It seems like farmers in Maharashtra are not only battling with crop failures and unpaid loans but are also struggling to find a life partner.
Udhav Jamdad, 39, a farmer from Murumba village from Parabhani district has been seeing girls the last 10 years, but every time he is rejected. The reason simply being that he is a farmer. “I have four acres of farm in my village but I am not being able to get a match to marry," says Jamdad, one of the many young farmers from Maharashtra who are unable to get brides due to unpredictable income from farming.
"I have been seeing girls for the last 10 years, but all I hear is no from girls. Most of the girls' parents tell me that they are looking for a boy with a job. My two younger brothers who have jobs are married and have kids. Now, I don’t have hopes of marriage. Nowadays I don’t even see girls,” he says.
Activists Heramb Kulkarni and Vithal Shevale, who conducted a survey in 45 villages in the two talukas Akole and Sangamner of Ahmednagar district found a majority of unmarried farmers in these areas in the age group of 25 and 30
“We came across the shocking fact that 2,294 young farmers of the age between 25 and 30 are not married because they were not getting brides. And the number of farmers who are not married in the age group 31 and 40 are 774," says Kulkarni.
Most of these unmarried farmers, he adds, are those with small farm lands. "All of them are educated with a graduate degree. Four of them even had an MBA degree but decided to do farming. Most of them have no hopes of marriage now," Kulkarni added.
Shevale, another activist who was part of the team that conducted the survey, said, “Two major villages have 250-300 farmers who are not married. Twelve villages have more than 100 bachelor farmers and eight villages have over 50 bachelor farmers. Many farmers have more than 5 acres of land, but are still not getting brides."
Chandrika Rajurkar, daughter of a farmer from Madha taluka of Solapur district, says, "I didn't want to marry a farmer and hence my parents married me to an auto driver in Pune. He earns enough and I support my family by working as a maid. I am living a good life as compared to my sister who is married to a farmer in Solapur. She has to work hard at her farm from morning till evening in all seasons."
Ashok Gite, a member of Swabhimani Shetakari Sanghatana, however, said that irregular rains and a shortage of irrigation water are not the only factors behind irregular incomes of farmers. He says no guarantee on minimum support price makes things even worse.
“Even if there is sufficient rain and irrigation water is available, electricity is not available. If water and electricity are available then there is no guarantee that farmers will get the minimum support price for their produce. The agriculture business has become undependable," he says.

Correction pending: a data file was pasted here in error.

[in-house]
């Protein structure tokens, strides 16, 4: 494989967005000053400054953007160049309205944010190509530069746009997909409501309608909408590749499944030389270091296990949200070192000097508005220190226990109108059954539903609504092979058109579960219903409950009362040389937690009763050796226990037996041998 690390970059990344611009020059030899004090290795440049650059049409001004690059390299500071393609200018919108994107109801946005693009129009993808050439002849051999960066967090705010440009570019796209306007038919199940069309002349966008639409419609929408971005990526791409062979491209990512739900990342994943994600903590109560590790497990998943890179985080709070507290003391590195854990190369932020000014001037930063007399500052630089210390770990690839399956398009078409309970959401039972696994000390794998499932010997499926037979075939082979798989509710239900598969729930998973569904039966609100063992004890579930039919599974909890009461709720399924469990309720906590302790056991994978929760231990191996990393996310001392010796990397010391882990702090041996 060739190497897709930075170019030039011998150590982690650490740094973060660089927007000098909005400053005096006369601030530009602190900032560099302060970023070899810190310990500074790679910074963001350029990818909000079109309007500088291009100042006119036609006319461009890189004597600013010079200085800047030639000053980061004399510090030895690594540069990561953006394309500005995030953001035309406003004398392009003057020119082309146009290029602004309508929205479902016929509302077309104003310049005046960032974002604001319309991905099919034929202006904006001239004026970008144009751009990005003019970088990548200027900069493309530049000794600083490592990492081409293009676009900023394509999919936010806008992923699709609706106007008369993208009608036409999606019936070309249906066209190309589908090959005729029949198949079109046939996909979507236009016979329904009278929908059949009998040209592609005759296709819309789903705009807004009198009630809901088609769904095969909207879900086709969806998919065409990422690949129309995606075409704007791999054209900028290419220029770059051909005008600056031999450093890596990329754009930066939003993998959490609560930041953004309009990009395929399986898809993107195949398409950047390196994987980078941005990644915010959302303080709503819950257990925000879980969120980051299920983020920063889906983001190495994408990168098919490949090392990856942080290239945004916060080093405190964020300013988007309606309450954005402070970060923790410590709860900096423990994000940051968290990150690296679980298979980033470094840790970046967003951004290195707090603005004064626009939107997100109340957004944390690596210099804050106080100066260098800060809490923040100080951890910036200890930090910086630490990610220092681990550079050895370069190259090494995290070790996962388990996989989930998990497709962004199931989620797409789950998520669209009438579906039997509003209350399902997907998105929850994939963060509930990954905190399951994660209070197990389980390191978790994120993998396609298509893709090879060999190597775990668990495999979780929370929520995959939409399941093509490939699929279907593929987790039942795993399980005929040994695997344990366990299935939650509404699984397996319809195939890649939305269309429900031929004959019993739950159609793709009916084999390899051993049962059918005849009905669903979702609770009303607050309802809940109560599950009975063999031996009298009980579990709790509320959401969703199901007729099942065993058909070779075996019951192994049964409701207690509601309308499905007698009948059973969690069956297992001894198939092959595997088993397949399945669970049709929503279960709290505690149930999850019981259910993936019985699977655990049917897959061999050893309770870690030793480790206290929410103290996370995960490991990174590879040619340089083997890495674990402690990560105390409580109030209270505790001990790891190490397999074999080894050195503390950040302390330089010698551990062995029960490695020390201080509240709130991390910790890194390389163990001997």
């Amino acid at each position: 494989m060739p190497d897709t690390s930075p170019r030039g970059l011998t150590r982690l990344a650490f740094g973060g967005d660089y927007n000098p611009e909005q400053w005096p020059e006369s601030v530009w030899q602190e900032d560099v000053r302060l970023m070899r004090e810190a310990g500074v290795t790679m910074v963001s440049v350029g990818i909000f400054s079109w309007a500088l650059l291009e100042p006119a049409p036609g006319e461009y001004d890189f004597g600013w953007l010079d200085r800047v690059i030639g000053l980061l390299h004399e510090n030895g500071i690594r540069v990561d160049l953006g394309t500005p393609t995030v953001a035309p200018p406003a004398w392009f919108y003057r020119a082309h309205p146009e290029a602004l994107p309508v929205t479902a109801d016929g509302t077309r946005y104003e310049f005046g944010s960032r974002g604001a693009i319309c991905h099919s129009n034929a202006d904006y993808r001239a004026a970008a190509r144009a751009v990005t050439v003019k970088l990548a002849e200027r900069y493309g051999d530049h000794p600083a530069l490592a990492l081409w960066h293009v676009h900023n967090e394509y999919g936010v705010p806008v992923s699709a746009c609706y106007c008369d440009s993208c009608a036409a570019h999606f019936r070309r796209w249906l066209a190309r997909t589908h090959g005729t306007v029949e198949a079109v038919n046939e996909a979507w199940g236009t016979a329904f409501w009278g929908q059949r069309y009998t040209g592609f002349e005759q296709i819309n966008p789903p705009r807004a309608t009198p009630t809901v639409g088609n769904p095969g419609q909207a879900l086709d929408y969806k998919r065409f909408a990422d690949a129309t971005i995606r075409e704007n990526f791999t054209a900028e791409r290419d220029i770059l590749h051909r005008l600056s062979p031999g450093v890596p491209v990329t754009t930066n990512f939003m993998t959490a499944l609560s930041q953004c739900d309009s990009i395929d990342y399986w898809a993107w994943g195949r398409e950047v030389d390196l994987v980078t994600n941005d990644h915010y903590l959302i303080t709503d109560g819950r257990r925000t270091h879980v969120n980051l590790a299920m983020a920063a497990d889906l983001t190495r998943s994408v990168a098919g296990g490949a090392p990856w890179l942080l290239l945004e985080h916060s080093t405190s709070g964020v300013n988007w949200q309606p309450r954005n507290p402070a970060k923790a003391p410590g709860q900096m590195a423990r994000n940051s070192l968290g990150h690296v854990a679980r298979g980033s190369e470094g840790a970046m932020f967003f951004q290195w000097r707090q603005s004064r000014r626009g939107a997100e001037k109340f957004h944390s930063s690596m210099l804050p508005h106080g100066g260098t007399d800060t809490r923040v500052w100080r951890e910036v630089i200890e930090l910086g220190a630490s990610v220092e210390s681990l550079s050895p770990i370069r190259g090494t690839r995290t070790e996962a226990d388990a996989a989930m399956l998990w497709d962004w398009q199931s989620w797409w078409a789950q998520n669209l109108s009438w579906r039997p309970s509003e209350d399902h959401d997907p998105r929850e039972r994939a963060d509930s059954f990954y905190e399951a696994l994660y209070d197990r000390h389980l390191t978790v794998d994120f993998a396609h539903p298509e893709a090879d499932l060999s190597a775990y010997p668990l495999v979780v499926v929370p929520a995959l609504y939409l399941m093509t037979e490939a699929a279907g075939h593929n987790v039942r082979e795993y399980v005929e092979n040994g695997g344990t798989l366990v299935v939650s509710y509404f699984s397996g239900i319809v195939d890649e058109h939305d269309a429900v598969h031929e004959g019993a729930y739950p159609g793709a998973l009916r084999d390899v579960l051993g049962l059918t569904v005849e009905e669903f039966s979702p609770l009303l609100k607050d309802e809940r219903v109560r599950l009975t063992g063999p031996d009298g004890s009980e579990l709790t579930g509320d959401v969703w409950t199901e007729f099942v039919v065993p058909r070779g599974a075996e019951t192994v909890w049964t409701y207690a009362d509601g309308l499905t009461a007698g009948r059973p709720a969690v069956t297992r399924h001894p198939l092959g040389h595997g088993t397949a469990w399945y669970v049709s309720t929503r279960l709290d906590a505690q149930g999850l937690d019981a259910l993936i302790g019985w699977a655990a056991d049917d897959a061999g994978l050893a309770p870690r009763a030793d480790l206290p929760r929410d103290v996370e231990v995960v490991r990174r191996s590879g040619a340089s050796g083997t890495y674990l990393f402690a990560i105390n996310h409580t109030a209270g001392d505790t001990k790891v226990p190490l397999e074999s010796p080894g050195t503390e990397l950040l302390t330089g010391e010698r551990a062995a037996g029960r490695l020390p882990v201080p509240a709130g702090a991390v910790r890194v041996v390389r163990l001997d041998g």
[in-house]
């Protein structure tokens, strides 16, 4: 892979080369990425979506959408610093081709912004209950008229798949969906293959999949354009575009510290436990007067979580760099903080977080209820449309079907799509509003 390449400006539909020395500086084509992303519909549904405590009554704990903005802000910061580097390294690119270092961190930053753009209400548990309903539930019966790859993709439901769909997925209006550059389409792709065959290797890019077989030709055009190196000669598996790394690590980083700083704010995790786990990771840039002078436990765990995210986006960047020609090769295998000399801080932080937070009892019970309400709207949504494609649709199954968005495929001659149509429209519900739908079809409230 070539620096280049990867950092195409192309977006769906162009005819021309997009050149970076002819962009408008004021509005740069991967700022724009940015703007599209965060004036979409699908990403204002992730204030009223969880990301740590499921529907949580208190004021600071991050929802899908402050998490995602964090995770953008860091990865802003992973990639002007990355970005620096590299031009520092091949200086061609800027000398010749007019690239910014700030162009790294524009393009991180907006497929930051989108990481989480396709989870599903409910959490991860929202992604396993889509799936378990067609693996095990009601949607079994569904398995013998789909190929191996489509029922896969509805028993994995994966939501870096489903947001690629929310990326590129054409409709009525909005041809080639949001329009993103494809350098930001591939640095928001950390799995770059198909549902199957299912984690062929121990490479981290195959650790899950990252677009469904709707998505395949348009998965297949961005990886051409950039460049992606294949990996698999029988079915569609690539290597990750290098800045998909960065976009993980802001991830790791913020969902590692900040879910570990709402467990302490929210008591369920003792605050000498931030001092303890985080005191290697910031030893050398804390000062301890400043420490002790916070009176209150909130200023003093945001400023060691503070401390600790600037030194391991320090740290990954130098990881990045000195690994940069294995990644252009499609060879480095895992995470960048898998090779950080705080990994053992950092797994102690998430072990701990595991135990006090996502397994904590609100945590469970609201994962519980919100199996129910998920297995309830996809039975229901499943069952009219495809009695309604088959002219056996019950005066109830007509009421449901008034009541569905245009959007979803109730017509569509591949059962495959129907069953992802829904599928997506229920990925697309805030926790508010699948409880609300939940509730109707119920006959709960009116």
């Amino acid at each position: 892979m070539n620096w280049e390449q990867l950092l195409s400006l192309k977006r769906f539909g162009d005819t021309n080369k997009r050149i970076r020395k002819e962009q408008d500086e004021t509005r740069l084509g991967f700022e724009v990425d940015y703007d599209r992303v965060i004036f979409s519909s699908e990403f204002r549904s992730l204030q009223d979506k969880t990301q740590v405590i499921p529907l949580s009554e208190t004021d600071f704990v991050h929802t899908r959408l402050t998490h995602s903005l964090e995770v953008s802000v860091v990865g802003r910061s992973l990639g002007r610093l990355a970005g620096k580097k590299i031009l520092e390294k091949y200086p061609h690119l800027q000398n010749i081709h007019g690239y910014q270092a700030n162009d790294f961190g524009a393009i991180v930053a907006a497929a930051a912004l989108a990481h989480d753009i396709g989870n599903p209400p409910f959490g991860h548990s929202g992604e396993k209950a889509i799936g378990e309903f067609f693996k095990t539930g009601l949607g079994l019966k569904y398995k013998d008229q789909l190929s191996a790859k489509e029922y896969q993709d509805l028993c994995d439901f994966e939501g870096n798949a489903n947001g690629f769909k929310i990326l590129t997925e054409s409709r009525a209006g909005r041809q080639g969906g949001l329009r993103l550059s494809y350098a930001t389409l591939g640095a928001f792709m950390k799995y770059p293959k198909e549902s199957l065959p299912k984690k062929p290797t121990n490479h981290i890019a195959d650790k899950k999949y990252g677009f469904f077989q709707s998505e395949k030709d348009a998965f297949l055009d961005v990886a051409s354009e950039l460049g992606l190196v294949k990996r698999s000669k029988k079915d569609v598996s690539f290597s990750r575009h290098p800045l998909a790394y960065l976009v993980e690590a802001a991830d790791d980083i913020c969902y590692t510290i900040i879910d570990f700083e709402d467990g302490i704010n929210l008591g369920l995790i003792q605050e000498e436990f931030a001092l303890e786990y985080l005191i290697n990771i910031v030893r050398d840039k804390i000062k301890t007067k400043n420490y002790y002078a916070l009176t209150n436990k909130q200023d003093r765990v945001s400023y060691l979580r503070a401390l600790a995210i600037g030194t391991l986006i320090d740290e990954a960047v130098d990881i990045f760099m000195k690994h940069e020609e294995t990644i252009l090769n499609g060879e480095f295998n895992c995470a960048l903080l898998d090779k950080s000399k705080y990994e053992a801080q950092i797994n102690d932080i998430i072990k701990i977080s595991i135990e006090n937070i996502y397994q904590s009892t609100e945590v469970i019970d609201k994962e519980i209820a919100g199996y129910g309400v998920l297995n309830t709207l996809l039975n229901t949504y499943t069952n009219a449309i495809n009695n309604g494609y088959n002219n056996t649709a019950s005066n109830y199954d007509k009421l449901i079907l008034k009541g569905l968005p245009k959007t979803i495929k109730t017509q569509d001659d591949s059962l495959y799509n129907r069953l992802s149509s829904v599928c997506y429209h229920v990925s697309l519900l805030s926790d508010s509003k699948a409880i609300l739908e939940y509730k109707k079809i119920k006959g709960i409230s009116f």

According to Gite, the condition has become worse in the last four years during which Maharashtra witnessed drought. The problem, however, is not restricted to a particular caste or religion, but all farmers in Maharashtra are facing this problem.
"The major reason for girls not marrying farmers is that there's no guarantee of minimum support price to produce. Other reasons are increased production costs and lack of assurance of certain income. In fact, even farmers themselves are not ready to marry their daughters to other farmers," adds Gite.
He added that education of girls and a gender imbalance due to falling number of females in sex ratio could also be behind this trend.
"Now girls find their opinions being considered in decisions like marriage. They compare their lives with the girls from the cities who have a good lifestyle and income. Hence, girls even from the families of farmers refuse to marry farmers,” says Gite.
Kulkarni said that nowadays people having a shop of 10 ft by 10 ft get brides but farmers having land more than five acres also find it difficult to get matches. in fact, many youths with agricultural land at home try to find jobs at industrial areas so that they can get brides.
"There are many houses where the younger brother who has a job is married while the elder brother who does farming is waiting to get married. Many matchmakers told us that they used to match hundreds of marriages during the wedding season but nowadays they match hardly 3-5 marriages in a season."
Mahesh Gaikwad, 29, a farmer from Sangamner Taluka, said, “My parents are worried that I am not getting a girl to marry. I am refused by girls because I am a farmer. We don’t demand dowry and assure girls that they won’t have to work at the farm. But nobody trusts us. I am ready to marry a girl even from outside the community.”
Manisha Kale from Georai taluka of Beed district, says, “Everyday I read or see farmers committing suicide, leaving their families to fend for themselves. I don’t have to lead such life as I am good at tailoring. I can earn money and I deserve a better life. I have no problem to stay in one room in a city with my future husband. But I don’t want to marry a farmer.”
Updated Date: Aug 29, 2017 19:06 PM